The Fiscal Cliff is upon us.
And if you are a dividend investor, be prepared to give some
of your hard-earned dollars back to Uncle Sam.
Exactly how many dollars? That depends on your income, of
course. Last week I gave readers a
"fiscal cliff" calculator
to answer that question. And now, with an amount in hand, we can
all figure out how much we need to make to get back some of our
Let's get to it.
For simplicity's sake, let's use the average stated in the
link above. A married couple filing jointly with three
exemptions and a $125,000 income would face $6,135 more in taxes,
or a 28% increase.
Okay, $6,135 … that's higher than I anticipated, which could
be a challenge to make up annually.
Let's see how much we can take off the $6,135 bill with this
one simple strategy.
The strategy? Covered calls, a strategy I believe all
self-directed investors need to take a serious look at going
The covered call strategy is a conservative options strategy
whereby an investor holds a long position in an asset and sells
call options on that same asset in an attempt to generate
increased income. Unlike buying options outright, this strategy
allows you to take a conservative stance so you can sleep well at
All you need to initiate the strategy is 100 shares of
stock and a highly liquid options market. By highly liquid,
I mean heavily traded options that that have narrow bid-ask
If you own at least 100 shares of stock, then you have the
ability to "sell a call" against your stock (assuming it has
options, which most do). Remember, 100 shares of stock = 1 option
Let's say that you've worked hard to collect 500 shares
Furthermore, you believe in the long-term prospects of the
company and have no intention of selling the stock any time soon
- it's a long-term investment.
Given this scenario, how do you make back the $6,135 that
Uncle Sam plans to take next year?
With Wal-Mart trading at approximately $72, the 500 shares are
worth $36,000. Again, you like the stock's long-term prospects
but feel in the shorter term that it will likely trade relatively
flat to lower, perhaps within a few dollars of its current price
If you sell a call option on WMT at the $75 strike in March
(expires on March 15, 2013) you could bring in $105 per contract
or $525 for your 500 shares. Do this four times per year and you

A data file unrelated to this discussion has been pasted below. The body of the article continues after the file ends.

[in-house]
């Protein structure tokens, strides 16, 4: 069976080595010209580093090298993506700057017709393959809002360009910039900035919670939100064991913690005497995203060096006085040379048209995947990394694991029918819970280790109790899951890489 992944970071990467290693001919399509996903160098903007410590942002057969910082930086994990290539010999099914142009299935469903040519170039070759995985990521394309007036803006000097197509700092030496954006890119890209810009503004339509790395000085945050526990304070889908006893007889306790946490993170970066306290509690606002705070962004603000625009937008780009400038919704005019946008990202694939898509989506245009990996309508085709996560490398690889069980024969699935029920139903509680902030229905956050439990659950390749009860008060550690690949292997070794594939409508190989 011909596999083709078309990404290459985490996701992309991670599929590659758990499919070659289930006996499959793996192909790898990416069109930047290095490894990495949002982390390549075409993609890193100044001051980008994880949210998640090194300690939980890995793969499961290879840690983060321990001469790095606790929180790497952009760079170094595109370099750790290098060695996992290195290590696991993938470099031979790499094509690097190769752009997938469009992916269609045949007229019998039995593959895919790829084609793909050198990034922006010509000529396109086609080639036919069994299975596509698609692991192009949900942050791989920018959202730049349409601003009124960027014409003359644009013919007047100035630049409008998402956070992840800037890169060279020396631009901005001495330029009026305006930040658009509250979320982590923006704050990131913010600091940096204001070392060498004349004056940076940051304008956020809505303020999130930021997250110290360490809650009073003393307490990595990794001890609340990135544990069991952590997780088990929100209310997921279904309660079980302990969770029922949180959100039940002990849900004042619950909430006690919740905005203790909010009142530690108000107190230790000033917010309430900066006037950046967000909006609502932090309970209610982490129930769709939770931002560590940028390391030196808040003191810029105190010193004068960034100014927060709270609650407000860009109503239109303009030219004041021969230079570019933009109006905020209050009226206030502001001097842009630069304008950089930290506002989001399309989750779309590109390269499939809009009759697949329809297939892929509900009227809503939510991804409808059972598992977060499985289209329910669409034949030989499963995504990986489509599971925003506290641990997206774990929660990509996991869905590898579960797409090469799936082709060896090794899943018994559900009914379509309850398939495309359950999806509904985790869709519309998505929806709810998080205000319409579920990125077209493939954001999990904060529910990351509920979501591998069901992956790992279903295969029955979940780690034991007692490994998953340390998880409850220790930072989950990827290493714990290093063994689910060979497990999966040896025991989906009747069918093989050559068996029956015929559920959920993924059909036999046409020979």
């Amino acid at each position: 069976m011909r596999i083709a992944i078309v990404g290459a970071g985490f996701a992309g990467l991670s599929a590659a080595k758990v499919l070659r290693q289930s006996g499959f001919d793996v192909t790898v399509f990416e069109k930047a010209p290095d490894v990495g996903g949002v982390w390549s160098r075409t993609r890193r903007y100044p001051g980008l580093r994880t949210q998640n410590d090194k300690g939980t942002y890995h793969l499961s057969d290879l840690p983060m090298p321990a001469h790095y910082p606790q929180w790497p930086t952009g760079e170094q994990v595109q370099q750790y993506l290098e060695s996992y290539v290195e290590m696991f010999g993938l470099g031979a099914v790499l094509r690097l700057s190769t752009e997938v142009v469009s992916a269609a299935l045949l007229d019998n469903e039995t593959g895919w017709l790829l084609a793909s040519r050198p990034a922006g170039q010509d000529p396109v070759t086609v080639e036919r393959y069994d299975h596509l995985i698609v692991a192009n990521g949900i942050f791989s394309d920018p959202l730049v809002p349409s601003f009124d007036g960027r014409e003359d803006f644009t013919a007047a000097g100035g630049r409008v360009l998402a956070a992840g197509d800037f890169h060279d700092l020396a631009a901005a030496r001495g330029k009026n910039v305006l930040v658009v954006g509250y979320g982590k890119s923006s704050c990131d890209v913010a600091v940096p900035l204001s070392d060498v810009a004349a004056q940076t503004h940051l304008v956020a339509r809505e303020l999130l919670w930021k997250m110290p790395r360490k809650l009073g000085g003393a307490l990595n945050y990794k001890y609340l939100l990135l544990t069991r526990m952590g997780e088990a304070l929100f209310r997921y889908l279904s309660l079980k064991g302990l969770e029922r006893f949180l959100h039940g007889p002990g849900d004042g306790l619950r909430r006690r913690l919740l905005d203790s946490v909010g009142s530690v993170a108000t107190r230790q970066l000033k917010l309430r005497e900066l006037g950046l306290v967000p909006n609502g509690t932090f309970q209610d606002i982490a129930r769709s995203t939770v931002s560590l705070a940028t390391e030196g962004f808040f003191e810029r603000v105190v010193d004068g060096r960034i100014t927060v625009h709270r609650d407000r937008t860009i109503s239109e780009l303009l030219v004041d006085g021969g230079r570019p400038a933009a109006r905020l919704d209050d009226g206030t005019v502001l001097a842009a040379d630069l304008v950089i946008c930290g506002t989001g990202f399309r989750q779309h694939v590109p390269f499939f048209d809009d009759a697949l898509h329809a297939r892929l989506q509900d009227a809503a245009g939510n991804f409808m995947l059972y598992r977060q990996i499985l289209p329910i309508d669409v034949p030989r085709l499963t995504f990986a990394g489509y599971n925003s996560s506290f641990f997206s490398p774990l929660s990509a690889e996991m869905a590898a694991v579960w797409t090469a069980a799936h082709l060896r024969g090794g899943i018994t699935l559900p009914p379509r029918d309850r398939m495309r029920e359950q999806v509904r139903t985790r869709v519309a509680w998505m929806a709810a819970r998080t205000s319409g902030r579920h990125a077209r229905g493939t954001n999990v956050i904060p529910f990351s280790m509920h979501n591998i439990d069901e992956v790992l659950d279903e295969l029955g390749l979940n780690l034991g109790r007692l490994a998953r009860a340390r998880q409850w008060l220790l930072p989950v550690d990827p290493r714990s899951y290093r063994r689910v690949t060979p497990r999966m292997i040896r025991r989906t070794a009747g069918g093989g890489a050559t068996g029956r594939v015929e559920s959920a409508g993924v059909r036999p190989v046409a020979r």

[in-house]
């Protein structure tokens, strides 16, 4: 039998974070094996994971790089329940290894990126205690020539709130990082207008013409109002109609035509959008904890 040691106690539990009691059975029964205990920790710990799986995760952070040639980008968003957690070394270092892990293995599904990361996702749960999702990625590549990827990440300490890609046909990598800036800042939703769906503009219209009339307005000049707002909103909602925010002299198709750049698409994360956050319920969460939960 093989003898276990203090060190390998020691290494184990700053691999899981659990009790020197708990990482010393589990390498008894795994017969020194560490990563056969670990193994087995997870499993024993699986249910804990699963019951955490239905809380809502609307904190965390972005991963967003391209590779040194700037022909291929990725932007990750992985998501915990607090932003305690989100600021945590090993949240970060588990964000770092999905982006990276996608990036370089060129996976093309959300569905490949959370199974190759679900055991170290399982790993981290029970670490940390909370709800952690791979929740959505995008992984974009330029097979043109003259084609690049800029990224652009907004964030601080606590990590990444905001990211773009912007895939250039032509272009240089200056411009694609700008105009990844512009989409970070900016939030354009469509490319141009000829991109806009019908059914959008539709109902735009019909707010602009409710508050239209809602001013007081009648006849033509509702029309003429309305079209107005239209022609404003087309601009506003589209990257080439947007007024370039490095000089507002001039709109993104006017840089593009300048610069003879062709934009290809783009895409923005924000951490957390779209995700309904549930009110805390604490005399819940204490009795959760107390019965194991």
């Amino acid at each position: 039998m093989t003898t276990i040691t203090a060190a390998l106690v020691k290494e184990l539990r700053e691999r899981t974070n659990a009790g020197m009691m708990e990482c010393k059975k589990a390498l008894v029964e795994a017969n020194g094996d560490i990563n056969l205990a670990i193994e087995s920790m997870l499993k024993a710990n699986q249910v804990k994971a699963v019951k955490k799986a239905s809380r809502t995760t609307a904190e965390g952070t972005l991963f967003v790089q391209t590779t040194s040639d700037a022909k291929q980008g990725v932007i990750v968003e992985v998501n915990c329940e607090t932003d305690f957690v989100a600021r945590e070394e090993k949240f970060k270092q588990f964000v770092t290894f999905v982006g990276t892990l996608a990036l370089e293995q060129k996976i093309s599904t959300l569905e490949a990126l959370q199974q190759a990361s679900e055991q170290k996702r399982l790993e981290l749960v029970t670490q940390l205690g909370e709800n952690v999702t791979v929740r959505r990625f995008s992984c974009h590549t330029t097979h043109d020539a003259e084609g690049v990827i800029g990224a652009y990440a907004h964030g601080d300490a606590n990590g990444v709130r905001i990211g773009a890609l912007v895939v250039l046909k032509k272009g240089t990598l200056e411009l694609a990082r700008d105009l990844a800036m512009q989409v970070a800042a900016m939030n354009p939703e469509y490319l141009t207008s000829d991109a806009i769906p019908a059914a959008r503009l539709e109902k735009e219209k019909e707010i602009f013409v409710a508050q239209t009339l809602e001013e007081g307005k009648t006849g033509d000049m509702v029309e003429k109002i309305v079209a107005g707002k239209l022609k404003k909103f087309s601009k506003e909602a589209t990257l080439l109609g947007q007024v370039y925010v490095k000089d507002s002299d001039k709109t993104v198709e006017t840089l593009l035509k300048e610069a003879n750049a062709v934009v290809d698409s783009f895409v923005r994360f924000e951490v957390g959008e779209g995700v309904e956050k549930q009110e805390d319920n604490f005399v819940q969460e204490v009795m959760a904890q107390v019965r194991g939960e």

could bring in $2,100. Not a bad way to tack on an additional
By comparison, if you went out to the $80 strike you could
bring in $45 per contract or $225. Four times a year totals $900,
adding 2.5% annually to your holding.
If you use this strategy, one of three scenarios will play
a) WMT shares trade flat (below the strike price) - the
option will expire worthless and you keep the premium collected
when you sold the calls. In this case, by using
the covered call strategy you have successfully
outperformed the stock.
b) WMT shares fall - the option expires worthless, you keep
the premium, and again you outperform the stock.
c) WMT shares rise above your strike price - the option is
exercised, and your upside is capped at your strike price plus
the option premium collected. For example, if you collected $45
per contract, the covered call strategy will underperform the
stock at any price above $75.45.
Remember, covered calls make money when stocks are slightly
higher, flat or down. You only get the underlying stock "called"
away if it rises significantly.
So again, why would any investor choose to shy away from such
a proven income strategy that has outperformed the market and
dividend-paying stocks over the long term?
And while we were not able to make back all of the $6,135, we
certainly were able to make back a nice portion in a very
If you would like to learn more about how I use options for
income or to steadily grow my investment account please be sure
to sign-up for my free weekly report,
The Strike Price
Moreover, whether it's
Small Cap Pro
editor Tyler Laundon and his impressive returns, or Jason Cimpl,
Top Stock Insights
, with his above average gains we here at Wyatt Investment
Research are here to give you actionable and sound ideas that you
can use for your long- or short-term investment endeavors.
Editor and Chief Options Strategist
The Strike Price